Review of the Samsung Powerbot R7040 Robotic Vacuum
Over the past year, I’ve been testing robotic vacuums, searching for one that performed well and could be scheduled to vacuum daily without the need for supervision.
I picked up today's subject, the Samsung Powerbot, at eBay. There are newer models available, but the R7040 is less expensive and well-represents the Samsung line of robotic vacuums.
The Powerbot R7040 weighs 8.82 pounds. It is 13.4 inches wide, 13.7 inches in length, and 3.8 inches high.
Most robotic vacuums appear to be a distantly related to a flying saucer. The Samsung, with its curved surfaces and shiny plastic body, more closely resembles a racing car.
The front edge of this vacuum is flat. Above, a transparent plastic window protects the camera used for navigation and mapping.
Centered, at the top, is a removable dust bin. The control panel and LED indicators are located aft of this position.
A bumper sensor wraps around the front edge of the Powerbot R7040. Also located here are an obstacle sensor and the auto shutter tool.
Robotic vacuums are generally equipped with two large, spring-loaded wheels and a caster. Samsung’s Powerbot utilizes a slightly different configuration. The caster, located at the rear of the robot, is spring loaded. A second caster and two rollers provide additional support.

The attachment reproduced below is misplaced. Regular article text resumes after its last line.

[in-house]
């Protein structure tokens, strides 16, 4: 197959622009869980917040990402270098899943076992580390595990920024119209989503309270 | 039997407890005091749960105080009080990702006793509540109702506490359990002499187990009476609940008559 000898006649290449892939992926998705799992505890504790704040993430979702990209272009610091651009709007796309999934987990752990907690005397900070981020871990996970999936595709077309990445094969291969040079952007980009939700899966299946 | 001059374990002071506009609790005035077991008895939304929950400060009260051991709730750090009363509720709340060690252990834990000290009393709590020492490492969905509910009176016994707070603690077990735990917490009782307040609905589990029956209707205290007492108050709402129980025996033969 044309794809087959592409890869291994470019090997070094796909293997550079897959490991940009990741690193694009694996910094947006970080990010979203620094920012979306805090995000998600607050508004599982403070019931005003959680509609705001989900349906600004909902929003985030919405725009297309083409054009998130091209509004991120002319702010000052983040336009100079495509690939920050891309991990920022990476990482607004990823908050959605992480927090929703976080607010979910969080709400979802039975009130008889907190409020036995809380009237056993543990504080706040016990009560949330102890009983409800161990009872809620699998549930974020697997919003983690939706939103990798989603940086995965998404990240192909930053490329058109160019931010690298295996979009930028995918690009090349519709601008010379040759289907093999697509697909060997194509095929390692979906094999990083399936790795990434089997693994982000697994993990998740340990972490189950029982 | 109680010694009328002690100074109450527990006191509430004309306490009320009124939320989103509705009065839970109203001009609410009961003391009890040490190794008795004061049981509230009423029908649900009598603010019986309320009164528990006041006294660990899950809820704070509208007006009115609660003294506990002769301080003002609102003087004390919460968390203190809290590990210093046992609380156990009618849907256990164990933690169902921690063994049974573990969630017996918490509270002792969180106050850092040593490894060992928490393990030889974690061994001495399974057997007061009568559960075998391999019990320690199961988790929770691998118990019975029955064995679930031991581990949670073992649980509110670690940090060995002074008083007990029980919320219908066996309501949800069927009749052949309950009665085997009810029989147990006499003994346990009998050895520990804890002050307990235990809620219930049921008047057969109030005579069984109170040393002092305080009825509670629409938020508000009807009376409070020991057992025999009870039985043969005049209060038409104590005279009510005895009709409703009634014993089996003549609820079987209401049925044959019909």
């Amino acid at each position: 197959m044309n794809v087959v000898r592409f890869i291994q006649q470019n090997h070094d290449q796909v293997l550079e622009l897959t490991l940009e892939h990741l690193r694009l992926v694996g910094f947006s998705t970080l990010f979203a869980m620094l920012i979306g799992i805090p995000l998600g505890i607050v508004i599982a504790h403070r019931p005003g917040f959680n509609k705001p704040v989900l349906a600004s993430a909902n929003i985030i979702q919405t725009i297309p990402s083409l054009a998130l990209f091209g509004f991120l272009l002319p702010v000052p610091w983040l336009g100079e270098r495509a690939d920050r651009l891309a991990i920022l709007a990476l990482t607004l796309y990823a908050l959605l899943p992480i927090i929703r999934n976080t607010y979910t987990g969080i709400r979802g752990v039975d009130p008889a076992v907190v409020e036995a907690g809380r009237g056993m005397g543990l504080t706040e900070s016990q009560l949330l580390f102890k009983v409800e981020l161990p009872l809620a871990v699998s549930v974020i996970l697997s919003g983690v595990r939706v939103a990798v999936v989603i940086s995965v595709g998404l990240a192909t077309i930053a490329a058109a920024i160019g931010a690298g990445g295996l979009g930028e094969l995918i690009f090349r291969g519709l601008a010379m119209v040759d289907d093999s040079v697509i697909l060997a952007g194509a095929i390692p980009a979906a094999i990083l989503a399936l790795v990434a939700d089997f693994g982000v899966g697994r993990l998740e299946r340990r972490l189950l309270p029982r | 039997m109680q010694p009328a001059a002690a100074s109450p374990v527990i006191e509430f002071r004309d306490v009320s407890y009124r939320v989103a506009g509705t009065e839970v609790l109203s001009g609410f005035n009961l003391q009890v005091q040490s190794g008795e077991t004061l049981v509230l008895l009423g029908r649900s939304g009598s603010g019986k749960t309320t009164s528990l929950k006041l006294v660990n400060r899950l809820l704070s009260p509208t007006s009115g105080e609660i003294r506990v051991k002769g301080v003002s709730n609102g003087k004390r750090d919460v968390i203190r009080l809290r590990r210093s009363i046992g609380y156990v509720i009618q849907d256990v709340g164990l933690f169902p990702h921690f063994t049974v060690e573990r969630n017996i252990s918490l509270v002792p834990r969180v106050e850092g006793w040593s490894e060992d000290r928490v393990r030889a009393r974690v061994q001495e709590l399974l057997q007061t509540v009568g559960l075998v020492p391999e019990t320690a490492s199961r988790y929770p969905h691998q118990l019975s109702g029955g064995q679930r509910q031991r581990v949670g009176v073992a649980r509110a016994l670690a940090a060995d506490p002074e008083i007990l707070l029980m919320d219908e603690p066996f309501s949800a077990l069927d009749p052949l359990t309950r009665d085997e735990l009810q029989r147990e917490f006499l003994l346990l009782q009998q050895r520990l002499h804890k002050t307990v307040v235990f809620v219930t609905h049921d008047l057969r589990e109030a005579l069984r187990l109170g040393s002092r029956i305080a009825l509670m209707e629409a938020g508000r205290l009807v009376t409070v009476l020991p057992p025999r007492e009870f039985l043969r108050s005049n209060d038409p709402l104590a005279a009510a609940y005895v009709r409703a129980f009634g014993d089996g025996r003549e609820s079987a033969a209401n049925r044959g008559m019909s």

Instead of depending on spinning side-brushes to sweep debris toward the main brush, Samsung has devised a system called Edge Clean Master. The vacuum will press itself against a wall and extend its auto shutter tool. This rubber blade drops to the floor, raking debris away from the wall and bringing it within reach of the main brush.
Also located on the bottom of this vacuum, are the main power switch, battery compartment, cliff sensors, and charging pins.
Wi-Fi Connectivity allows this robot vacuum to be controlled by a smartphone or through voice-enabled devices such as Amazon Alexa or Google Assistant. The onboard camera and sensors work together, devising a path for multi-room cleaning while avoiding obstacles along the way. The area being vacuumed can be monitored using the coverage map incorporated into the smartphone application.